Mahmoud’s journey across the Mediterranean to Europe in mid-April was a hellish two-day ordeal. The 28-year-old vomited uncontrollably as the tight-packed boat tossed on the choppy waters, he recalls, while several passengers died of dehydration and were buried at sea. He was weak and shaken by the time the vessel drifted ashore in Italy, and he remains haunted by the experience. “Even now I have a problem in my head,” he told TIME on Monday, recounting a traumatic four-month trip from his home in Senegal into Fortress Europe. “I cannot sleep,” he says, speaking by phone from an immigrant center in Rome, where he is now applying for refugee status. “Many people I met have died trying to cross to Europe.”
With at least 1,000 migrants dead in the Mediterranean this past week — the deadliest week at sea for migrants in memory — E.U. officials are scrambling to devise strategies to halt the armada of smugglers’ boats crossing from North Africa, and to prevent more mass drownings, which are turning the Mediterranean into a mass grave of migrants. Many are fleeing wars or poverty back home, facing severe risks that have spiraled in their deadliness. About 1,500 migrants have drowned in the Mediterranean since Jan. 1, compared with 96 in the first four months of last year, according to the U.N.’s International Organization for Migration.
Shocked at the toll, E.U. leaders are set to discuss a raft of emergency measures in Brussels on Thursday, including deploying more boats to help migrants — something many E.U. countries have been loath to do until now — and streamlining immigration and asylum requests from Africa, where hundreds of thousands of people are leaving for Europe.
But above all, E.U. officials say that for the mass deaths to stop, there is one place where peace is needed, and now: Libya.
With the great majority of boats leaving from Libya’s coast, European officials believe that country’s collapse into chaotic violence has allowed a rapacious mafia of human traffickers to flourish with impunity. E.U. foreign policy chief Federica Mogherini told reporters Monday that Europe wanted to work with Libyans to form a national unity government, so rival factions could together administer the country and help crack down on traffickers. “We invite all Libyans to have the same sense of urgency,” she said, “not only to save their country but the many human lives that are put at risk on their own territory.”
Judging from Mahmoud’s harrowing description of his journey through Libya, and from interviews with those who remain in Libya, however, stopping the smugglers will be a daunting task.
Despite the deaths on the Mediterranean, Libyan traffickers are still finding thousands of eager customers, mostly African, who are desperate for a way out and willing to pay smugglers a hefty $1,000 each to squeeze on to heavily overloaded boats.
Mahmoud, who requested his last name not be used for fear of complicating his request for asylum in Italy, estimates he paid a steep $2,130 to smugglers throughout the trip.
After leaving Senegal, Mahmoud crossed the blistering Sahara for more than 12 days, traveling through Burkina Faso, Mali and Niger, as groups of migrants were passed from one smuggling group to the next, each demanding payment. With little to eat or drink, he recalled, several migrants died in the sand. When they finally staggered into Tripoli, they found a terrifying city racked by gunfire and militia battles. When Mahmoud ventured out to find work in order to pay for his onward journey, he says, police arrested him and jailed him for “one month and four days.”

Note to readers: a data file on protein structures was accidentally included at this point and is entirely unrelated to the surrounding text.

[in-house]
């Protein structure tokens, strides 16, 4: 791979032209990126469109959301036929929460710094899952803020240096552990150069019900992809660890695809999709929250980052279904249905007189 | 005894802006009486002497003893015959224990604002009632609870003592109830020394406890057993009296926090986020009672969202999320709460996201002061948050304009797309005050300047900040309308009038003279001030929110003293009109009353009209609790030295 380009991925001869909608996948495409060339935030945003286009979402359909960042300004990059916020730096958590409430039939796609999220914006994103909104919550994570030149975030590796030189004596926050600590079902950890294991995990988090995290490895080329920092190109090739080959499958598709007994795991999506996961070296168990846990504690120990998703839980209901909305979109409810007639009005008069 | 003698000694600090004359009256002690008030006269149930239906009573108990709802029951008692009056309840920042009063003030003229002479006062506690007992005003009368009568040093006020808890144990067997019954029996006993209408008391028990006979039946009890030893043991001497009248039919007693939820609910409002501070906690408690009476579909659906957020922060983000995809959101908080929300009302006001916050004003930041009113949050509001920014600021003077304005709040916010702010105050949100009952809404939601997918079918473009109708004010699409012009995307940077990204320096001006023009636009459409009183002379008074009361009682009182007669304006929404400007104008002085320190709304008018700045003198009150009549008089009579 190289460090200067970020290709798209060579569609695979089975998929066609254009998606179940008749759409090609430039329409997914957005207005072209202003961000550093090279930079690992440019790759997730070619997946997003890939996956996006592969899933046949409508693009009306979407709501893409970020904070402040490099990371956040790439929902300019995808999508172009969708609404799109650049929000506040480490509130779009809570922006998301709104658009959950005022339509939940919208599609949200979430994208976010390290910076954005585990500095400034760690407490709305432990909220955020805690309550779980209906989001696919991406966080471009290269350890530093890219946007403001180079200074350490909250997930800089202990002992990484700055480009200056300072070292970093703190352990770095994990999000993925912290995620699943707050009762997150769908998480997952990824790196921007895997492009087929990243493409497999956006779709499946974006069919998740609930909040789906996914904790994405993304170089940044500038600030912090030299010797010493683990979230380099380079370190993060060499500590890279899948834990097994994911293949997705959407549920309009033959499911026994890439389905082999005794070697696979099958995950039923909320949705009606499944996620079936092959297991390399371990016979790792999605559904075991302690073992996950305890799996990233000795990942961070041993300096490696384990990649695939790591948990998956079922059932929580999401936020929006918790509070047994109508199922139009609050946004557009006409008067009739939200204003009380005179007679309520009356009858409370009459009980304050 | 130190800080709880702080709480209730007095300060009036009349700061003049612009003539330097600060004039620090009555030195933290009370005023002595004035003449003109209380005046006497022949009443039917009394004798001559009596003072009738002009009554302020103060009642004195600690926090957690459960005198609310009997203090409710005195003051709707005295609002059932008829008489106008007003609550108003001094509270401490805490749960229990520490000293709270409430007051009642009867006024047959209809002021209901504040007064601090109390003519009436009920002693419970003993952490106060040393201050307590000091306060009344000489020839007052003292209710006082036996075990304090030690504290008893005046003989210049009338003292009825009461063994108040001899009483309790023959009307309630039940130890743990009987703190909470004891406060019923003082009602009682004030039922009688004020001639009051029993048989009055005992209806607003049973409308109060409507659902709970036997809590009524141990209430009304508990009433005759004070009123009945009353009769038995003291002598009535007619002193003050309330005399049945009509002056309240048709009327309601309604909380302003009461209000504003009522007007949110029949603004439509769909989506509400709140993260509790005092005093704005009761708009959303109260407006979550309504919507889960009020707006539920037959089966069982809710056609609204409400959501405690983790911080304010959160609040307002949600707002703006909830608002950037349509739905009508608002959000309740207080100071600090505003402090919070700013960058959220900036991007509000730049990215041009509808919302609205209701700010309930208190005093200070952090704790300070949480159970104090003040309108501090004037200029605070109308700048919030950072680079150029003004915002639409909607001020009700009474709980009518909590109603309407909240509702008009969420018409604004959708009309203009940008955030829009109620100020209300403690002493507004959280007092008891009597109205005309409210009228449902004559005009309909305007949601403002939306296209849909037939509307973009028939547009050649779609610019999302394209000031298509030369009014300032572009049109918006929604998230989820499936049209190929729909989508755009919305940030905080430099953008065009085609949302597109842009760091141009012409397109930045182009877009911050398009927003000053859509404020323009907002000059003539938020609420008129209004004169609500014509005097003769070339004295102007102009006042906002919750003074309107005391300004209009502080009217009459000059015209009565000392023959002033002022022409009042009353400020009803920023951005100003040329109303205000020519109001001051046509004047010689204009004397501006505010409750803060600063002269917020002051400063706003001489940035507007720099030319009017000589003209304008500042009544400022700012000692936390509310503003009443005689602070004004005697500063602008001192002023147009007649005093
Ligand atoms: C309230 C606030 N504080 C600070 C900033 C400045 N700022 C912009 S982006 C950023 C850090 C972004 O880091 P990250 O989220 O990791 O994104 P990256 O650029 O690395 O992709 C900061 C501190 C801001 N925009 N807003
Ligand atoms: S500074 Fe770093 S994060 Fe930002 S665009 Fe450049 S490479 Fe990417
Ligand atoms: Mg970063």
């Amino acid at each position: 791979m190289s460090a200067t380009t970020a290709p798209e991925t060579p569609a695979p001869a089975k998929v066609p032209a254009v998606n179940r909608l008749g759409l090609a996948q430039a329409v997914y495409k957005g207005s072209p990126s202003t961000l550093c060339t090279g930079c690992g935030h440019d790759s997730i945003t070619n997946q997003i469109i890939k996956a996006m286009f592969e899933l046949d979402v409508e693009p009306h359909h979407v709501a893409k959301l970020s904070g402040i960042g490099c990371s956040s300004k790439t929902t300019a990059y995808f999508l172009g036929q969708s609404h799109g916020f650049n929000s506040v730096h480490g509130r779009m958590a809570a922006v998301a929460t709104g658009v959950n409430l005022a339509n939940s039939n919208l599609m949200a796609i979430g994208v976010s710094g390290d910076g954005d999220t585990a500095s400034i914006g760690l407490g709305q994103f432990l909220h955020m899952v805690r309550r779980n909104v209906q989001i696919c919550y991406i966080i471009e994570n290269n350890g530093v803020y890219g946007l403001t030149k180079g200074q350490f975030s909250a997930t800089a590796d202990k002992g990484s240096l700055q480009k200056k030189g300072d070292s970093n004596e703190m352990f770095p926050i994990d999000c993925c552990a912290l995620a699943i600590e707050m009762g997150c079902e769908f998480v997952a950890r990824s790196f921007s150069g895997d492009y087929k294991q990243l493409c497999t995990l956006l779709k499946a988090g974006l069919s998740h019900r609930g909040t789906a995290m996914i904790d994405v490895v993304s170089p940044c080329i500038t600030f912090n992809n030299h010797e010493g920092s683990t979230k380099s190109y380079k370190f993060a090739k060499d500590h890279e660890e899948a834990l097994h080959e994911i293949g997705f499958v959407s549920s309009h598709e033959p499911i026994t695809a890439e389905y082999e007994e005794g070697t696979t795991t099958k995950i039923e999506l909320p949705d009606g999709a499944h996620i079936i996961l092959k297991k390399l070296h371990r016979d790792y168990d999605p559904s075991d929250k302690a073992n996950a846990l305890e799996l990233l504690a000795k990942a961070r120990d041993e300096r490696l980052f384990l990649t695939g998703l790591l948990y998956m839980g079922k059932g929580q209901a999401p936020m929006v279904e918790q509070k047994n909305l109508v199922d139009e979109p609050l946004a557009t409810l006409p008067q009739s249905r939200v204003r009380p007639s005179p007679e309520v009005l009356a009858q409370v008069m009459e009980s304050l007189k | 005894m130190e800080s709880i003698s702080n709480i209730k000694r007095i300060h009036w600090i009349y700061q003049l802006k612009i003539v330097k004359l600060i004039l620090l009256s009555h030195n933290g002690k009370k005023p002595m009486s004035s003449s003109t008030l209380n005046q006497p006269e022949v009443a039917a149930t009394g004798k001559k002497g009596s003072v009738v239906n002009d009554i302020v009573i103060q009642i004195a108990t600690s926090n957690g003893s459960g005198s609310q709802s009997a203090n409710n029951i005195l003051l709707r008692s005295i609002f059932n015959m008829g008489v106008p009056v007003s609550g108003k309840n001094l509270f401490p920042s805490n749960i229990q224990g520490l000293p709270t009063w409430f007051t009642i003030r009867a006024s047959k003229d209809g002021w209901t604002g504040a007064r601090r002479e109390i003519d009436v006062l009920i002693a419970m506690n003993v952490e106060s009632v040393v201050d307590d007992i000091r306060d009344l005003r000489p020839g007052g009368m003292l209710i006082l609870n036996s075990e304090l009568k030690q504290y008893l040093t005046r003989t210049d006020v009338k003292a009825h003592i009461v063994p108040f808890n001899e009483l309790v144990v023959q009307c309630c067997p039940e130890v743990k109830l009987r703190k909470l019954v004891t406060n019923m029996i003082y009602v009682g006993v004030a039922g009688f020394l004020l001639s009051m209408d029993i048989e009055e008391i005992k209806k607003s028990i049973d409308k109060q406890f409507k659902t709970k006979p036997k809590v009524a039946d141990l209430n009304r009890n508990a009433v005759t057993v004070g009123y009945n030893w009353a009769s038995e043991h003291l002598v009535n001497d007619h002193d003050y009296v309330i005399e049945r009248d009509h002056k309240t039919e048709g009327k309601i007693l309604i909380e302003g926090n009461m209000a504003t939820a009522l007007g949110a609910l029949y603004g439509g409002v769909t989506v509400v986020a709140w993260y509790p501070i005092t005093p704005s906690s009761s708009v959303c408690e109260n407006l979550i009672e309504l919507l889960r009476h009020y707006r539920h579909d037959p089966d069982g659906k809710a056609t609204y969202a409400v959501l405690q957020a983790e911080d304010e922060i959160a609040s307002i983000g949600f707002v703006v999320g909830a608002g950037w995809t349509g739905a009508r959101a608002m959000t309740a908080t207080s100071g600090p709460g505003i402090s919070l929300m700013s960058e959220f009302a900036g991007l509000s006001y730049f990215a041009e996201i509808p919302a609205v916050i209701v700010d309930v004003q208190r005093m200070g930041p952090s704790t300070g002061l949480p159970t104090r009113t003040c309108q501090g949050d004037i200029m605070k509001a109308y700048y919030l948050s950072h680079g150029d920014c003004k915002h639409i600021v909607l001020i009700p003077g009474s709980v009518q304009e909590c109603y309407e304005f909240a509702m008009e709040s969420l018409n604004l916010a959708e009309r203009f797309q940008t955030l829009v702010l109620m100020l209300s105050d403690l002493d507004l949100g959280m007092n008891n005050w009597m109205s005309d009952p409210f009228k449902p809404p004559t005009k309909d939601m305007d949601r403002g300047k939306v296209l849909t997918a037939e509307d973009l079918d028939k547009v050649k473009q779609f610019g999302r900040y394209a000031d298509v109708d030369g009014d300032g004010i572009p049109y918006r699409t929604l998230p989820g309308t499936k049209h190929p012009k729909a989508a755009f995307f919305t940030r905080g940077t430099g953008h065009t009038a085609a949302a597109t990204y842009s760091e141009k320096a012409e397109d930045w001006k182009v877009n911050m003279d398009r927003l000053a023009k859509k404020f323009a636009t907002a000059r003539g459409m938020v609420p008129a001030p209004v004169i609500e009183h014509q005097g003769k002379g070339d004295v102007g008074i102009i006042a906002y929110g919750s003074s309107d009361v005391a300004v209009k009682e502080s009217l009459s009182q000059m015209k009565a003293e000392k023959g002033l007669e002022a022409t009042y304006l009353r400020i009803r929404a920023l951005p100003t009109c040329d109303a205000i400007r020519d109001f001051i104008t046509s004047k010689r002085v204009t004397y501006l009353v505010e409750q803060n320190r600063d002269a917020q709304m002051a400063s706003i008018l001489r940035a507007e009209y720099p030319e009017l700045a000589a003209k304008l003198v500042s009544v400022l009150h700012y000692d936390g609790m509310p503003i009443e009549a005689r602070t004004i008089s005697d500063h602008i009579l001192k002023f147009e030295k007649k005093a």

Libya’s Catholic Bishop, Father Giovanni Innocenzo Martinelli, told TIME from Tripoli on Monday that he has begun begging Africans who visit his whitewashed Italianate church in the city not to risk death on the unforgiving sea. “I try to discourage them, I try to teach them courage,” he says. But his pleas have fallen on deaf ears. And meanwhile, hundreds more migrants keep arriving in Libya, in search for smugglers to take them to Europe.
By the time the African migrants arrive in Tripoli, they have already paid dearly for leaving home — so dearly, in fact, that stopping short of Europe seems almost unfathomable. Mahmoud never contemplated turning around, a decision that would have required retracing the perilous Sahara route, which he says had “many bandits and robbers.”
Martinelli said many migrants crowded into his church on Sunday, just hours after the news broke that hundreds of migrants appeared to have drowned in the worst single incident in the Mediterranean on record. “The church is full, full, full of Africans,” he said, speaking from Tripoli. “They all want to get to Italy, they all want a possibility to leave.”
Smugglers finally packed Mahmoud and others into a dinghy late one night in early April, but the vessel sprang a leak and the group turned back. Police shot at them as they clambered back ashore, according to his account, killing seven migrants. A few days later, smugglers tried again, packing hundreds into a boat at midnight and sending them across the Mediterranean.
Although his nightmarish journey is now over, Mahmoud says the experience has left him severely affected, and with lasting medical problems. Asked what he tells friends back in Senegal who are considering making the same trek to Europe, he says, “I tell them, ‘Never, never, never go.’”
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